The major arcana represent life, death, and rebirth. They also look completely insane.
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1. The Fool
The Fool is traditionally both the first and the last card of the major arcana. In fact, the major arcana cards together comprise the Fool?s journey through life. The Fool represents new beginnings, excitement, courage, and potential.
The Fool is also full of advice that wouldn?t look out of place stenciled onto a lime-washed board and sold at a Hobby Lobby, things like ?Believe in yourself and follow your heart? and ?Have faith in where the universe is taking you.?
Like that one aunt, ?the Fool is all about new experiences [and] personal growth.? He is also a little pouty and appears to have been captured in the middle of saying, ?It?s their loss!? The Fool has very fine bone structure.
The little, white, prancing dog at his feet is supposed to represent a ?protector,? though it?s unclear from what, if anything, a nine-pound dog is qualified to protect you. ?All the tools and resources he needs? for this trip are packed into a bindle the size of a bento box. He?s wearing yellow slouch boots and carrying a single white rose ? it?s like he used Goop to outfit an Everest ascent.
The Fool represents innocence, a kind word for stupidity. ?He does not seem to mind if he does not really know what lies ahead,? which sounds like a really passive-aggressive thing to write in someone?s yearbook.
2. The Magician
The Magician (whose more metal name is The Magus) is the first card of the major arcana. The Magician also symbolizes fresh starts and new beginnings, because 100% of people who ask for a tarot reading want a new beginning.
The Magician is driven and goal-oriented. He can ?apply skill and initiative to accomplish all [his] goals.? His description reads like a performance review. He?s also wearing a snake for a belt.
The Magician card is holding a symbolic staff and making a symbolic hand gesture. He is holding symbolic tablets, wearing a symbolic robe, and standing hip-deep in symbolic flowers. Above his head floats the symbol for infinity. The Magician is like a junior-high essay on The Scarlet Letter.
3. The High Priestess
The High Priestess ?sits at the gate before the great Mystery? and ?in front of the thin veil of awareness, which is all that separates us from our inner selves.?
If you?re the kind of person who?s into tarot, you are the kind of person who wants to draw the High Priestess card. On a ?What tarot card are you?? quiz, the High Priestess is the card everyone wants to get. The High Priestess is the Elizabeth Bennet of tarot cards.
Moreover, her message is ?trust your inner voice,? which is a message absolutely everyone wants to hear. No one goes to a tarot reader to be told their instincts are totally wrong. A tarot reader?s primary job is to be an enabler ? in your heart, you already know you?re going to quit your job to be a yoga teacher, you just want someone to tell you that teaching yoga is your destiny.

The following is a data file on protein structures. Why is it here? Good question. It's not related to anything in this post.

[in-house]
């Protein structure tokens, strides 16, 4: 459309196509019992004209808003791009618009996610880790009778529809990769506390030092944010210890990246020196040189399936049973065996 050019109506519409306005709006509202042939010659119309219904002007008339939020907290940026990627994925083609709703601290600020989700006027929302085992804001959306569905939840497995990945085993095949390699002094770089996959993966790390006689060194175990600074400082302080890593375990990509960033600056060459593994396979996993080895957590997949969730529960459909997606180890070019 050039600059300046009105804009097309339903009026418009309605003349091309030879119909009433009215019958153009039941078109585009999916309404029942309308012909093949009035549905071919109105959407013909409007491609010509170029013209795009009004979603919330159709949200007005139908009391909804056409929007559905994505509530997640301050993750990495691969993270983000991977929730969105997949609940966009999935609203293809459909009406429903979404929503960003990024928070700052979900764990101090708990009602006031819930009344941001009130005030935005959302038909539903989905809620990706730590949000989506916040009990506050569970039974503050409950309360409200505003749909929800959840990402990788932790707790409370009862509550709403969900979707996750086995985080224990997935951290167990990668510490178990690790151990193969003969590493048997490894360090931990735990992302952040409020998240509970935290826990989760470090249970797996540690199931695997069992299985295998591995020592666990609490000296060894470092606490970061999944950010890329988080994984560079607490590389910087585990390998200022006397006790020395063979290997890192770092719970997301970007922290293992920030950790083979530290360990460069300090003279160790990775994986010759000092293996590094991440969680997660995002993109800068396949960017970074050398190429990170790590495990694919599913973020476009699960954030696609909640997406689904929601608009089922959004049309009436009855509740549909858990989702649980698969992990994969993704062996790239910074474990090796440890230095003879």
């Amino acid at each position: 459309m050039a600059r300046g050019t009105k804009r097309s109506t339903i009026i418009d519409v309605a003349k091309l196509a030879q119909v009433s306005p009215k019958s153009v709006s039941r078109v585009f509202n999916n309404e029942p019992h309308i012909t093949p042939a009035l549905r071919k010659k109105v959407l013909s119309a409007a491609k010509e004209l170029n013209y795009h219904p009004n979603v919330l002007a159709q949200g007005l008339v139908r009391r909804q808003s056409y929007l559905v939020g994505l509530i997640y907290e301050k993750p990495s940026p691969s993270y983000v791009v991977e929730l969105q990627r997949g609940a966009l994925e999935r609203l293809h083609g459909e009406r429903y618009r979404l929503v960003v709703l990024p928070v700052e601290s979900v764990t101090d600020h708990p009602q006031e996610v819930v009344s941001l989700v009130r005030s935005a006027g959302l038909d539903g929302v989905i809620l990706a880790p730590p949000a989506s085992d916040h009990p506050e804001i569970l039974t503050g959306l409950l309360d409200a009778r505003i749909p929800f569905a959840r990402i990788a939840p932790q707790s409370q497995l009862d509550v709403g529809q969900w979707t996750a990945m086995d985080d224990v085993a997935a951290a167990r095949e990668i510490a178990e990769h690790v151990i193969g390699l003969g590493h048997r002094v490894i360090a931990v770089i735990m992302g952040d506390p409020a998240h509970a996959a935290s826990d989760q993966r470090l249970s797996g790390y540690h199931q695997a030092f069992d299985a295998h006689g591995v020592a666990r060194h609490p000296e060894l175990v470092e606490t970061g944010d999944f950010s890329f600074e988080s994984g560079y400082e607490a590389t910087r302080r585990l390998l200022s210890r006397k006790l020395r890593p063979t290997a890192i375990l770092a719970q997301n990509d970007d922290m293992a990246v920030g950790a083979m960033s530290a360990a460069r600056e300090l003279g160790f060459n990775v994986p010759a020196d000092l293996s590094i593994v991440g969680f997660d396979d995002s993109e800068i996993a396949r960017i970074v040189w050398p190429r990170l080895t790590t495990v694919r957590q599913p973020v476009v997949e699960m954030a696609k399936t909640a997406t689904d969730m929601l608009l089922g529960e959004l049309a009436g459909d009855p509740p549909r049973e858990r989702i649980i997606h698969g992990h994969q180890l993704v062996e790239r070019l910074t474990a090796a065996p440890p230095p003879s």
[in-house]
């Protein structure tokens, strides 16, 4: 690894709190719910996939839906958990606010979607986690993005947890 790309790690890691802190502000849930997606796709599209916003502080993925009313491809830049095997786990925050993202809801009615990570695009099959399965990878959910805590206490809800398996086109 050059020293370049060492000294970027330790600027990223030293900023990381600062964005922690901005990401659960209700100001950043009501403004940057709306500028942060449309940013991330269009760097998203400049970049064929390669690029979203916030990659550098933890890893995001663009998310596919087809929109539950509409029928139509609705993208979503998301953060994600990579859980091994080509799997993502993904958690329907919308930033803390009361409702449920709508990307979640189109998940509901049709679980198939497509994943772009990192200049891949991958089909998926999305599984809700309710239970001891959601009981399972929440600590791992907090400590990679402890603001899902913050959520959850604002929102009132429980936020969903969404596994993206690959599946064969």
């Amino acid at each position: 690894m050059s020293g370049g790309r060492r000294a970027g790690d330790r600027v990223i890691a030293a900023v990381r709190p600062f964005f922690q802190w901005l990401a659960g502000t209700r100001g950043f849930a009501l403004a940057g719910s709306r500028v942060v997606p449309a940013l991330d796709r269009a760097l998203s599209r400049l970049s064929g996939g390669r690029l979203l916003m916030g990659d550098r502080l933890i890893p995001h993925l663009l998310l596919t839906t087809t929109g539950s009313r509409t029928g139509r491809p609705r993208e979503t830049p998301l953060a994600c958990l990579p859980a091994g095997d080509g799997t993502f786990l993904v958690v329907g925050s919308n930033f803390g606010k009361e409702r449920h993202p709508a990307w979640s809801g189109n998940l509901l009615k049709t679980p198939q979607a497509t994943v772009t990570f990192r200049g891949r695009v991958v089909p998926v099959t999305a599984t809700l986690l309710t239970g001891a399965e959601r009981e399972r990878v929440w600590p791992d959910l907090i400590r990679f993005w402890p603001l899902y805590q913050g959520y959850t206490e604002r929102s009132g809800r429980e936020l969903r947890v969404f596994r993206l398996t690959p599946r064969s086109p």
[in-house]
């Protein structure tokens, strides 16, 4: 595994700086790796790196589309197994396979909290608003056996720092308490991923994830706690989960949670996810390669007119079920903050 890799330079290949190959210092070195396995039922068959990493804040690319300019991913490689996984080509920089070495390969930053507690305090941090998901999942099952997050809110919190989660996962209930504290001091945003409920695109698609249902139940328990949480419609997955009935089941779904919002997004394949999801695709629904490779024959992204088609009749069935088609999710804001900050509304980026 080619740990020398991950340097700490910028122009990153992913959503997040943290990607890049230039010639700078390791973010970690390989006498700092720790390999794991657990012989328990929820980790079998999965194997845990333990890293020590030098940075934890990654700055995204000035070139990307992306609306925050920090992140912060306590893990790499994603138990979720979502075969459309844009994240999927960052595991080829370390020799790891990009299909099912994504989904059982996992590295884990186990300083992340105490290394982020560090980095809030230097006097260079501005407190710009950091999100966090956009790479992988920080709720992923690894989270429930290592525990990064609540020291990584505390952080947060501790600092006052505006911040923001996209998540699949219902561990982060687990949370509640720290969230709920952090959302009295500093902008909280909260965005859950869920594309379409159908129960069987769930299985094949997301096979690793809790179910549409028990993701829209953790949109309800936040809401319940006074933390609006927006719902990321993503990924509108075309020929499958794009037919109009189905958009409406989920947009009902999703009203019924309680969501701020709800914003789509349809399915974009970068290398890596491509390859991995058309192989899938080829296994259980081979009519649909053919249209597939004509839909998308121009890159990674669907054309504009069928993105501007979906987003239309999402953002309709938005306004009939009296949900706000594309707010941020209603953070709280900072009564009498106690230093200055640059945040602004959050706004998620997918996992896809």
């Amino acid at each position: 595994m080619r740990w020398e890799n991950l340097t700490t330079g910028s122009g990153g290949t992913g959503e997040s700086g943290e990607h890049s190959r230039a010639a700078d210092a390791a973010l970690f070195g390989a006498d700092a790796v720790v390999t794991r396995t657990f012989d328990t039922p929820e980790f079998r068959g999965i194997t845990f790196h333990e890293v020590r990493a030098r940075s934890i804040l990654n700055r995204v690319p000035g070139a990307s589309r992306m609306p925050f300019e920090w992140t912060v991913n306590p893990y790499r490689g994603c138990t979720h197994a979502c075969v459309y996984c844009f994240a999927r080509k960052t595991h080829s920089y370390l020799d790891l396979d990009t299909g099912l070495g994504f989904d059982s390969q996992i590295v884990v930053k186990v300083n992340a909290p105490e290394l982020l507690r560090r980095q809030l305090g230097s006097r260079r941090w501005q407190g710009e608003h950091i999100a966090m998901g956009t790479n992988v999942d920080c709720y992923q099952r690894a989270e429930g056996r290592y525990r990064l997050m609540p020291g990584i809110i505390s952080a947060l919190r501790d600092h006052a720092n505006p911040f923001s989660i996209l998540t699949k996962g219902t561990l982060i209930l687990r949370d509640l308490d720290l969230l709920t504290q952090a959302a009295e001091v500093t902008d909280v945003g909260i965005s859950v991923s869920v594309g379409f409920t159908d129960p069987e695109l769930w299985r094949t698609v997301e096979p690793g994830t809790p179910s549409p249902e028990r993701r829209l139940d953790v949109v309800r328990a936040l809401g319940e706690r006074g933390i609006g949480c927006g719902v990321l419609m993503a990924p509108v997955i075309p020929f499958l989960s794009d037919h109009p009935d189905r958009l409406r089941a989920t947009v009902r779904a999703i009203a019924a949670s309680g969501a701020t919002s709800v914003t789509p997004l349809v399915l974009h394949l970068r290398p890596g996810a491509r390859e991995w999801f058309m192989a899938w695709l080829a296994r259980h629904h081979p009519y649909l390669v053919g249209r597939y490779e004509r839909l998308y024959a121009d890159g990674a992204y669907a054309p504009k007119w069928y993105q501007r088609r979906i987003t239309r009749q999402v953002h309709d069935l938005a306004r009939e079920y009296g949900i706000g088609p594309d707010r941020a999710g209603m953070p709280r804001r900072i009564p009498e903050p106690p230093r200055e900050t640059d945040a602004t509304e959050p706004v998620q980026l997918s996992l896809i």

?Knowledge of how to fix [your problem] will not come through logic or intellect but through your intuition,? she says, which is a real load off for people not overly gifted with logic or intellect.
4. The Empress
The card of feminine energy, the Empress represents fertility, beauty, and abundance. She may indicate either a physical or metaphorical pregnancy, which seems like something you should really nail down.
The Empress wears a boldly patterned caftan she picked up in Yucca Valley. She?s sitting on a red velvet chair that looks like she found it on the sidewalk and tried to reupholster it herself. The Empress definitely uses the DivaCup.
5. The Emperor
The Emperor is the patriarch, the masculine seat of authority and power. The Emperor is paired with the Empress, even though he?s clearly at least 30 years older than she is. His expression is both scornful and wary, and he seems to suffer from mild rosacea.
The Emperor is seated on a throne ?decorated with four rams? heads, representing intellectual heights, determination, action, initiative, and leadership.? It is not at all obvious why rams? heads should represent these things, and the last three sound like they were borrowed from Six Sigma.
6. The Hierophant
The staid male counterpart to the much more fabulous Priestess card, the Hierophant represents institutional authority and established traditions. Like the Priestess, he is a religious figure, but in a much more orthodox setting.
No one is ever excited about getting the Hierophant, the middle-school principal of tarot cards. If you were the kind of person who got excited about orthodox religious authority, you likely wouldn?t be getting your tarot read in the first place.
Moreover, the Hierophant offers good, boring advice, like ?follow due process and to stay within the conventional bounds of what is typically an orthodox approach. Instead of being innovative, you will need to adapt to the existing set of beliefs and systems that are already in place. You will need to do what is expected of you.?